Aug 6th 2008
The accountant usually has a feel for what's really going on. My grandfather's accountant, Lloyd Smith, had a client in the construction business. While doing the financial statements, Lloyd realized that some of the projects were losing money. The owner brushed him off. He said he knew all his staff and suppliers. He knew what went into each project. There was no way he could lose money on any of them. Lloyd set out to determine the truth. All of the purchases for a project were stored in an envelope and the labour charges were written on the outside. Lloyd pored over the purchase journal and payroll records to find out exactly what a sample of projects was costing. Sure enough, he was able to prove that some of the projects were indeed losing money. That got the owner's attention and changes were immediately put into place.
That's what I call Business Intelligence. The purpose of BI is to support better business decision making. One of its best uses is to build a case to explode conventional wisdom, those tired explanations (excuses?) for why things are the way they are.
The paper in my file had been photocopied and carried forward so many years that it was almost illegible. It explained why the fuel oil inventory at my client showed as negative. Apparently, the oil was taken out of inventory faster than the purchase records could catch up with it. I used a report writer to look at the ins and outs of fuel oil. The conventional wisdom had to be wrong. January 2nd at the northern Ontario mine site was cold and snowy as the inventory supervisor and I climbed to the top of the storage tank to lower the knotted rope and see just how much oil was in the tank. I'm sure he was swearing at auditors in general and me in particular, but outwardly the man was friendly. The result, however, was significant. The difference between my computer report and what we found in the tank turned out to have been caused by a computer field that was too small to hold the large quantity of oil (measured in liters). It was dropping two decimal places from the calculations. As a result, immediate changes were made to the computer system.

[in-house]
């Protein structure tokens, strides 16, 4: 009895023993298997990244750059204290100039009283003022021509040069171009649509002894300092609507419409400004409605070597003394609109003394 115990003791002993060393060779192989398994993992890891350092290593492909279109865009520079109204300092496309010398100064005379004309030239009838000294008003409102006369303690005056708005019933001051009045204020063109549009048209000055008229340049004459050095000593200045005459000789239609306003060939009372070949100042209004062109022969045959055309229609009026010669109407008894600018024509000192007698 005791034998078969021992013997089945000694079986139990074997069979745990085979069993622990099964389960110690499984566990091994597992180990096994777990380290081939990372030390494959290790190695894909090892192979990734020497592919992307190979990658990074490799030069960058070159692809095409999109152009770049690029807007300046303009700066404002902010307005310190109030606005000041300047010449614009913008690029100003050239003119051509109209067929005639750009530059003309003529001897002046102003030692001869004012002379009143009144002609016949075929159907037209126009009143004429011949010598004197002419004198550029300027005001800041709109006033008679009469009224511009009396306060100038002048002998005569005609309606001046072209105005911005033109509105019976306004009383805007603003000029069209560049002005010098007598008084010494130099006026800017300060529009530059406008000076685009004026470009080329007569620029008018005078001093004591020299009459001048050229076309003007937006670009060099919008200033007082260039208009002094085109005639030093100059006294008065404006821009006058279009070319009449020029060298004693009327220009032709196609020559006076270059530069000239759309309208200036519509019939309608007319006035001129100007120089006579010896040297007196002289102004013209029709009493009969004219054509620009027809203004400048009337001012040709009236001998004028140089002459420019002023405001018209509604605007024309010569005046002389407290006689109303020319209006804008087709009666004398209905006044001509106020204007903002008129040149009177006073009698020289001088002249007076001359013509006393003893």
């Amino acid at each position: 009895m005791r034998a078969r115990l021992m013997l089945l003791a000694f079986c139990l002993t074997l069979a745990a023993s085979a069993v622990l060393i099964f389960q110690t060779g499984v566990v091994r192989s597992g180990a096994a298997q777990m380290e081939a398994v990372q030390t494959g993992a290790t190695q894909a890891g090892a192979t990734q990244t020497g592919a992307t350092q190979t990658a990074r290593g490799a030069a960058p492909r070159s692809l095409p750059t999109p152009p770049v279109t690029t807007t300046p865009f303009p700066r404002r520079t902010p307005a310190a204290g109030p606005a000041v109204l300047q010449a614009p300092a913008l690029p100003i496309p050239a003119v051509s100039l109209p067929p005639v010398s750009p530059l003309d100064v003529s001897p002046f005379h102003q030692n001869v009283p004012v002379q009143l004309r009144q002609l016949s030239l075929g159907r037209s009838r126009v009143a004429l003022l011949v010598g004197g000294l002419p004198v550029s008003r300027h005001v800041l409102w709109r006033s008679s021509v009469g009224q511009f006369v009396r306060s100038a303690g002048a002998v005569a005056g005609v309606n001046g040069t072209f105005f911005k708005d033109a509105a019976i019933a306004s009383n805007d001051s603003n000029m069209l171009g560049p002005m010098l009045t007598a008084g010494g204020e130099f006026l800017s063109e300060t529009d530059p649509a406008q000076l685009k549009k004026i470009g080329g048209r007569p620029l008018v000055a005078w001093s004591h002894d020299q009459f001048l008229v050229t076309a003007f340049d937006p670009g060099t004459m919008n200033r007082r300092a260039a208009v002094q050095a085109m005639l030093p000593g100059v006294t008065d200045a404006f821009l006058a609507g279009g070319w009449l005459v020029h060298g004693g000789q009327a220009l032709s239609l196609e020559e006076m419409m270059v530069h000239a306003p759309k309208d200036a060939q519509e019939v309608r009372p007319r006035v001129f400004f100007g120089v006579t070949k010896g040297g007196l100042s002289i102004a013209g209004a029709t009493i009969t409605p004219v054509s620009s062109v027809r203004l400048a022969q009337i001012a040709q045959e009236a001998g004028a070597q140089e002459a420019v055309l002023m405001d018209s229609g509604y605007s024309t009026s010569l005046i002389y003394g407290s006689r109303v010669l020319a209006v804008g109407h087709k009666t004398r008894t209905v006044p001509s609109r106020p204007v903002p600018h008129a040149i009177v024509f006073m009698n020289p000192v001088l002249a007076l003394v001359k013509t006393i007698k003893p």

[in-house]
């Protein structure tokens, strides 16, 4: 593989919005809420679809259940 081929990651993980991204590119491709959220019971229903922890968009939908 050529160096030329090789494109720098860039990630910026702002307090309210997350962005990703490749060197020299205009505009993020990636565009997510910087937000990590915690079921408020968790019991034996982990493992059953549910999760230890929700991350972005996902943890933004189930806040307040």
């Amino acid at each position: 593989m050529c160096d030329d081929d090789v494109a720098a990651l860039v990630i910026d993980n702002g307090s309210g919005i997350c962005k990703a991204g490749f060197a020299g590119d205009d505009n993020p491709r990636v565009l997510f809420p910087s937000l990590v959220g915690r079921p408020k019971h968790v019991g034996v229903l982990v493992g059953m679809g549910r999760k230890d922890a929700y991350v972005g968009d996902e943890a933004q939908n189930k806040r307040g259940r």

In your company, are you hearing the same explanations over and over as to why sales are below budget? Does something just seem wonky in the direct costs or manufacturing overhead? This is where all that money you spent on technology and training can really pay off. If your spider senses are tingling as you look at the financial statements, go with your gut and delve into the data.
Start with the conventional wisdom, e.g. "sales are down because of the high Canadian dollar". Ask yourself how you could prove that statement true or false. For example, you could determine the actual effect of the change in exchange rates and see if it's significant. You could drill down on sales by product / salesperson / sales territory to see if the effect is across the board or only with a specific item / salesperson / geographic location. Follow your experience, but use the technology to support your results. People are not going to change just because you say so. They will need documented proof. Conventional wisdom is difficult to refute.
When you have your answer, spend a little more time with the technology to make the resulting report easy to read, then show it to the operational people responsible. Better decision making may just be the result.